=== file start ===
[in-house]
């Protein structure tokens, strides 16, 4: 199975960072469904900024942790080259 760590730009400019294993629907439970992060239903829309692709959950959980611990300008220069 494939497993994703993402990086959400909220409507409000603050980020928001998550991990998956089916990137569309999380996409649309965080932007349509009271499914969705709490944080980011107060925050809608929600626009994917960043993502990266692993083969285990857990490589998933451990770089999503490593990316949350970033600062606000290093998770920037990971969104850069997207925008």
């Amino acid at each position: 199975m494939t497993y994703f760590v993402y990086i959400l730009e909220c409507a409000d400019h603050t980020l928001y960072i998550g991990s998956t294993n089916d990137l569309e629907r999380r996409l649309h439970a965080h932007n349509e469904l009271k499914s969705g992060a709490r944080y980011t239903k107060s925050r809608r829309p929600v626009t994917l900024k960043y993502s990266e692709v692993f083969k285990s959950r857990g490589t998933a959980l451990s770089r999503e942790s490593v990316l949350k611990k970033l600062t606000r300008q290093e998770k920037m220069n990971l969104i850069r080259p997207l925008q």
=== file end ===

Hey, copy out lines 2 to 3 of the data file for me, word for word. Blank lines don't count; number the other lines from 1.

């Protein structure tokens, strides 16, 4: 199975960072469904900024942790080259 760590730009400019294993629907439970992060239903829309692709959950959980611990300008220069 494939497993994703993402990086959400909220409507409000603050980020928001998550991990998956089916990137569309999380996409649309965080932007349509009271499914969705709490944080980011107060925050809608929600626009994917960043993502990266692993083969285990857990490589998933451990770089999503490593990316949350970033600062606000290093998770920037990971969104850069997207925008």
């Amino acid at each position: 199975m494939t497993y994703f760590v993402y990086i959400l730009e909220c409507a409000d400019h603050t980020l928001y960072i998550g991990s998956t294993n089916d990137l569309e629907r999380r996409l649309h439970a965080h932007n349509e469904l009271k499914s969705g992060a709490r944080y980011t239903k107060s925050r809608r829309p929600v626009t994917l900024k960043y993502s990266e692709v692993f083969k285990s959950r857990g490589t998933a959980l451990s770089r999503e942790s490593v990316l949350k611990k970033l600062t606000r300008q290093e998770k920037m220069n990971l969104i850069r080259p997207l925008q």